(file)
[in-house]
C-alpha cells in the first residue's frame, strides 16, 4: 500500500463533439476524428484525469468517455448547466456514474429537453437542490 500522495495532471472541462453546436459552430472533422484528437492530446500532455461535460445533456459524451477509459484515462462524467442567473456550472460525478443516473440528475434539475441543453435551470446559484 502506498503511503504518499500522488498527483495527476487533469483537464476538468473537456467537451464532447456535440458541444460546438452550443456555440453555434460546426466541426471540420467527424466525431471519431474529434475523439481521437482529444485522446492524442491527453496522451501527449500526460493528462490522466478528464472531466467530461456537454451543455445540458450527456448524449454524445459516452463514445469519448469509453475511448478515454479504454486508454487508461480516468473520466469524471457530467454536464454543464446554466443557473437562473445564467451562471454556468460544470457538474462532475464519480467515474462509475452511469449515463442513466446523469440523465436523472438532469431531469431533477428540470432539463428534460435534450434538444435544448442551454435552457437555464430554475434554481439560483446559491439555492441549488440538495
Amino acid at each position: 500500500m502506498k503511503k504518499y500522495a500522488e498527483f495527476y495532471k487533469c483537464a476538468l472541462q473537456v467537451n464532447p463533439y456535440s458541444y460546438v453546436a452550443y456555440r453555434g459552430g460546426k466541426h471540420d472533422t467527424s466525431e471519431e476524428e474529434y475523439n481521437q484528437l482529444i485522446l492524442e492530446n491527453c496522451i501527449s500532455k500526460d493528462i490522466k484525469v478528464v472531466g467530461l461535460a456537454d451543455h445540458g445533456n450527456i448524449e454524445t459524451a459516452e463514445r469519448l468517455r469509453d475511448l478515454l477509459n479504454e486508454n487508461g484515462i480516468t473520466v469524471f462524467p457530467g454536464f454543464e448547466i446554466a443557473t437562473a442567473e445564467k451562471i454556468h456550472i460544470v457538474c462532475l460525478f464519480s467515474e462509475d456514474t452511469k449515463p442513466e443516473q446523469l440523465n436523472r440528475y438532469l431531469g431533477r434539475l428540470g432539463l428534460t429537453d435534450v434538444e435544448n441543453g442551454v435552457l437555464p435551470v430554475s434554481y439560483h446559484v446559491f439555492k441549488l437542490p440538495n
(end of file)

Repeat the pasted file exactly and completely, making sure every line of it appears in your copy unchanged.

[in-house]
C-alpha cells in the first residue's frame, strides 16, 4: 500500500463533439476524428484525469468517455448547466456514474429537453437542490 500522495495532471472541462453546436459552430472533422484528437492530446500532455461535460445533456459524451477509459484515462462524467442567473456550472460525478443516473440528475434539475441543453435551470446559484 502506498503511503504518499500522488498527483495527476487533469483537464476538468473537456467537451464532447456535440458541444460546438452550443456555440453555434460546426466541426471540420467527424466525431471519431474529434475523439481521437482529444485522446492524442491527453496522451501527449500526460493528462490522466478528464472531466467530461456537454451543455445540458450527456448524449454524445459516452463514445469519448469509453475511448478515454479504454486508454487508461480516468473520466469524471457530467454536464454543464446554466443557473437562473445564467451562471454556468460544470457538474462532475464519480467515474462509475452511469449515463442513466446523469440523465436523472438532469431531469431533477428540470432539463428534460435534450434538444435544448442551454435552457437555464430554475434554481439560483446559491439555492441549488440538495
Amino acid at each position: 500500500m502506498k503511503k504518499y500522495a500522488e498527483f495527476y495532471k487533469c483537464a476538468l472541462q473537456v467537451n464532447p463533439y456535440s458541444y460546438v453546436a452550443y456555440r453555434g459552430g460546426k466541426h471540420d472533422t467527424s466525431e471519431e476524428e474529434y475523439n481521437q484528437l482529444i485522446l492524442e492530446n491527453c496522451i501527449s500532455k500526460d493528462i490522466k484525469v478528464v472531466g467530461l461535460a456537454d451543455h445540458g445533456n450527456i448524449e454524445t459524451a459516452e463514445r469519448l468517455r469509453d475511448l478515454l477509459n479504454e486508454n487508461g484515462i480516468t473520466v469524471f462524467p457530467g454536464f454543464e448547466i446554466a443557473t437562473a442567473e445564467k451562471i454556468h456550472i460544470v457538474c462532475l460525478f464519480s467515474e462509475d456514474t452511469k449515463p442513466e443516473q446523469l440523465n436523472r440528475y438532469l431531469g431533477r434539475l428540470g432539463l428534460t429537453d435534450v434538444e435544448n441543453g442551454v435552457l437555464p435551470v430554475s434554481y439560483h446559484v446559491f439555492k441549488l437542490p440538495n